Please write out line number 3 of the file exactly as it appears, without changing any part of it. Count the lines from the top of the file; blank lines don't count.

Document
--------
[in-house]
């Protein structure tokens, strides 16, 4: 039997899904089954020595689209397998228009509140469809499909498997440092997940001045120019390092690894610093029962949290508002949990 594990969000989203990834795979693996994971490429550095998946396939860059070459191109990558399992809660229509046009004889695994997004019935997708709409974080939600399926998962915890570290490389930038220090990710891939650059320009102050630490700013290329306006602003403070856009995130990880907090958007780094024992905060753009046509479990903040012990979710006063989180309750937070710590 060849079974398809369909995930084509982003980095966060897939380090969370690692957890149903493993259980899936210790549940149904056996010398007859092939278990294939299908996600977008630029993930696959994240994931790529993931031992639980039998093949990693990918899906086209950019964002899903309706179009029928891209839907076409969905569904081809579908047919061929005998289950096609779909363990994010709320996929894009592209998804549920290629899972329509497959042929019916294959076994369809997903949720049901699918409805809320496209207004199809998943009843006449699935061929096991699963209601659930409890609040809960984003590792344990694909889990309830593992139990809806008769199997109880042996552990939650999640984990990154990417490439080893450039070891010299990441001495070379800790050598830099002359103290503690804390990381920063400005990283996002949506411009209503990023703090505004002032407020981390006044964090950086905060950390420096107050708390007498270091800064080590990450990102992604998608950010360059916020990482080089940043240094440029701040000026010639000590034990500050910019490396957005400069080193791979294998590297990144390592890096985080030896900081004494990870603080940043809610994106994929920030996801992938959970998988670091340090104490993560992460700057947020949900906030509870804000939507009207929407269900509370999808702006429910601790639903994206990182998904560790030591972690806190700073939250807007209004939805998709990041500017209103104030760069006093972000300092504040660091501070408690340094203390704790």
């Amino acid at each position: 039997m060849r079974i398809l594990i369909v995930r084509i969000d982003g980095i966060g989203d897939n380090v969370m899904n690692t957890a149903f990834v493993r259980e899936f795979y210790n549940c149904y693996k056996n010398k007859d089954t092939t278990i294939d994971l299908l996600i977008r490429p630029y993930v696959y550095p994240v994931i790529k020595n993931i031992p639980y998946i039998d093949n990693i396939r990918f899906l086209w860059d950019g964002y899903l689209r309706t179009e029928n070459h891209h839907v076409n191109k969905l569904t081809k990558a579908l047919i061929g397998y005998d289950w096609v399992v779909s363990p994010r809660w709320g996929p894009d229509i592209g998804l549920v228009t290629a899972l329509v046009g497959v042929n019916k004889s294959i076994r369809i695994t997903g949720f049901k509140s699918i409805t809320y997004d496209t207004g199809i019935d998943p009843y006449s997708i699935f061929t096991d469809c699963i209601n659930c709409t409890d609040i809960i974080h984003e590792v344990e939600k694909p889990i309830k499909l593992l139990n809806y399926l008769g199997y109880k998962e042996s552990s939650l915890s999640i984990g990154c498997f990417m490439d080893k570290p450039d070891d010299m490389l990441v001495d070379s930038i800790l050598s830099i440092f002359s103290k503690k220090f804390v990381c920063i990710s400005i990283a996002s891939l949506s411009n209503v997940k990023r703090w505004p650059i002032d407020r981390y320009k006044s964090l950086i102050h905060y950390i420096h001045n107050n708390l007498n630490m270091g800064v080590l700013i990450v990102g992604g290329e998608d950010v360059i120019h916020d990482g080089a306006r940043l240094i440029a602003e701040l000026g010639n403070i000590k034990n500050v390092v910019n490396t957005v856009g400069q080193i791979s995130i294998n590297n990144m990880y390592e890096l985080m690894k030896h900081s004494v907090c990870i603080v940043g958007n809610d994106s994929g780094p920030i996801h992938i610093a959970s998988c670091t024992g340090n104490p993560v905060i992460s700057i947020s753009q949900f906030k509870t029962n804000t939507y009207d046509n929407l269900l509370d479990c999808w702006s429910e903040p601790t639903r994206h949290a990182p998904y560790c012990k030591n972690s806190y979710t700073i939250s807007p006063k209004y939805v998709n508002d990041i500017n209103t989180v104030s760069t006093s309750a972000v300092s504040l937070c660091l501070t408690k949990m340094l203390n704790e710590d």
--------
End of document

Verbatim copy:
């Amino acid at each position: 039997m060849r079974i398809l594990i369909v995930r084509i969000d982003g980095i966060g989203d897939n380090v969370m899904n690692t957890a149903f990834v493993r259980e899936f795979y210790n549940c149904y693996k056996n010398k007859d089954t092939t278990i294939d994971l299908l996600i977008r490429p630029y993930v696959y550095p994240v994931i790529k020595n993931i031992p639980y998946i039998d093949n990693i396939r990918f899906l086209w860059d950019g964002y899903l689209r309706t179009e029928n070459h891209h839907v076409n191109k969905l569904t081809k990558a579908l047919i061929g397998y005998d289950w096609v399992v779909s363990p994010r809660w709320g996929p894009d229509i592209g998804l549920v228009t290629a899972l329509v046009g497959v042929n019916k004889s294959i076994r369809i695994t997903g949720f049901k509140s699918i409805t809320y997004d496209t207004g199809i019935d998943p009843y006449s997708i699935f061929t096991d469809c699963i209601n659930c709409t409890d609040i809960i974080h984003e590792v344990e939600k694909p889990i309830k499909l593992l139990n809806y399926l008769g199997y109880k998962e042996s552990s939650l915890s999640i984990g990154c498997f990417m490439d080893k570290p450039d070891d010299m490389l990441v001495d070379s930038i800790l050598s830099i440092f002359s103290k503690k220090f804390v990381c920063i990710s400005i990283a996002s891939l949506s411009n209503v997940k990023r703090w505004p650059i002032d407020r981390y320009k006044s964090l950086i102050h905060y950390i420096h001045n107050n708390l007498n630490m270091g800064v080590l700013i990450v990102g992604g290329e998608d950010v360059i120019h916020d990482g080089a306006r940043l240094i440029a602003e701040l000026g010639n403070i000590k034990n500050v390092v910019n490396t957005v856009g400069q080193i791979s995130i294998n590297n990144m990880y390592e890096l985080m690894k030896h900081s004494v907090c990870i603080v940043g958007n809610d994106s994929g780094p920030i996801h992938i610093a959970s998988c670091t024992g340090n104490p993560v905060i992460s700057i947020s753009q949900f906030k509870t029962n804000t939507y009207d046509n929407l269900l509370d479990c999808w702006s429910e903040p601790t639903r994206h949290a990182p998904y560790c012990k030591n972690s806190y979710t700073i939250s807007p006063k209004y939805v998709n508002d990041i500017n209103t989180v104030s760069t006093s309750a972000v300092s504040l937070c660091l501070t408690k949990m340094l203390n704790e710590d």